Freak Week

Headshot of Tim Nudd

The Burger King likes square butts and he cannot lie. A new BK spot from Crispin Porter + Bogusky caused heartburn last week by showing the King mascot rapping manically about the virtues of an angular female backside-part of a kid’s-meal tie-in with amply square-rumped SpongeBob. Some felt the ad was clearly sexual in nature, and thus inappropriate for what it was selling-whether aimed at children or their parents Still, the lyrics were inspired: “When a sponge walks in, four corners in his pants, like he’s got phone-book implants, the crowd shouts!”
Speaking of bizarre fast-food commercials, McDonald’s unleashed a doozy in the Czech Republic that showed the acronymous elements of the CBO sandwich (chicken, bacon and onions) defending a cityscape against an aerial assault from killer watermelons. Um, what?! It’s possible the chain was simply saying it hates fruit, in which case the apple pies on the menu might be in trouble.
Also in Europe (in France, to be exact), we saw a racy campaign by TBWA for Hansaplast “long-pleasure condoms” that hinted, via inopportune tan lines, at episodes of extended outdoor romance. Just as amusing are the literal-minded reactions to ads like these. As one reader complained at Ads of the World: “You would never have sex in just one position.” Darn condom ads, always stretching the truth.
Back in the U.S., Britney Spears was seen in new print ads for the fashion brand Candie’s. Remarkably, it’s the first apparel endorsement ever for the pop star, and she looks great in the ads-perhaps too good, some suggested. (Stretching the truth again!) Candie’s has been hosting exclusive backstage video footage of Spears’ Virgin-sponsored concert tour, and the ads will appear in magazines, on TV, online and in Kohl’s. Spears joins previous famous Candie’s girls including Fergie, Hayden Panettiere, Kelly Clarkson, Hilary Duff and Ashley Simpson-Wentz. Given Spears’ recent history, though, the brand is probably just hoping she doesn’t have another catastrophic meltdown.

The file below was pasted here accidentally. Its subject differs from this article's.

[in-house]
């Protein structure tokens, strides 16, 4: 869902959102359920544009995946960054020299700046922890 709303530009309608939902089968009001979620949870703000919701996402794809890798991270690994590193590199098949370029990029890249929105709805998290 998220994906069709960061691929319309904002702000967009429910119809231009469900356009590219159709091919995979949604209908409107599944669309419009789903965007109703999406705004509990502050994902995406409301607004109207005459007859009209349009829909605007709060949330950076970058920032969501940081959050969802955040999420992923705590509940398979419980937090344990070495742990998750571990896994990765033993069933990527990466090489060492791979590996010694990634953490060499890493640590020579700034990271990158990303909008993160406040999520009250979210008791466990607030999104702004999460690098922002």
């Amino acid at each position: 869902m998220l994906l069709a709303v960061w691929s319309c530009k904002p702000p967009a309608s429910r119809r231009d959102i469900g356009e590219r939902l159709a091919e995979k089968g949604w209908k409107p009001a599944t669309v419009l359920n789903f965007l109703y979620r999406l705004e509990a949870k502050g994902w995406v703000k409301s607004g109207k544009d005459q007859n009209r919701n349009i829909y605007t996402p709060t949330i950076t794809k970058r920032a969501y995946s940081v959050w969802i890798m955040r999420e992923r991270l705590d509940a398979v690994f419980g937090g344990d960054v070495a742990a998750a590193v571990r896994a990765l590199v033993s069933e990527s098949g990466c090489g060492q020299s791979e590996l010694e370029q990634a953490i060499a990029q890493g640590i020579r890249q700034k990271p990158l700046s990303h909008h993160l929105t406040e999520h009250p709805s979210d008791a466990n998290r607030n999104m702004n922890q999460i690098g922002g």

Finally, we had the pleasure (or not) of running across these Viagra “gift fans” made by Pfizer Korea and ad agency Cheil Worldwide. The promotional materials humorously showed a photo of a doctor using the fan to cool himself-seemingly unperturbed by the fact that his thumb has been drafted into the service of a crude, even obscene visual metaphor. There’s a guy who could use a little help with his bedside manner.
Apple sleuths take apart Microsoft ad
Microsoft’s “Lauren” ad — which shows a young woman trying to find a good laptop on a budget, and happily choosing a PC over the much more expensive Macs — is the best spot from the software company in quite some time. But was it in fact staged? BrandFreak posted a video last week, created by a few Apple sleuths, that argues (somewhat convincingly, it has to be said) that Lauren never actually entered the Apple Store to research its machines at all. When she appears to leave the store, the same two people are seen on the street as when she entered — which implies that she walked up to the doors, pirouetted and walked away. The way ads are shot, this wouldn’t be surprising — and it doesn’t prove she never went in. But it doesn’t look great. Kudos to the videographers here, who give the spot the full Zapruder treatment, complete with slo-mo effects and arrows pointing at the key players.
Also last week, American Laser Centers launched a fun contest that offers a full skin-rejuvenation package (laser-hair removal, cellulite reduction, etc.) to the person who tells the best story about how he or she got laid off. It’s miles better than most of the economy-themed promotions going on, and it won’t hurt to have that fab new bod when you run into your ex-boss in the neighborhood.

@nudd Tim Nudd is a former creative editor of Adweek.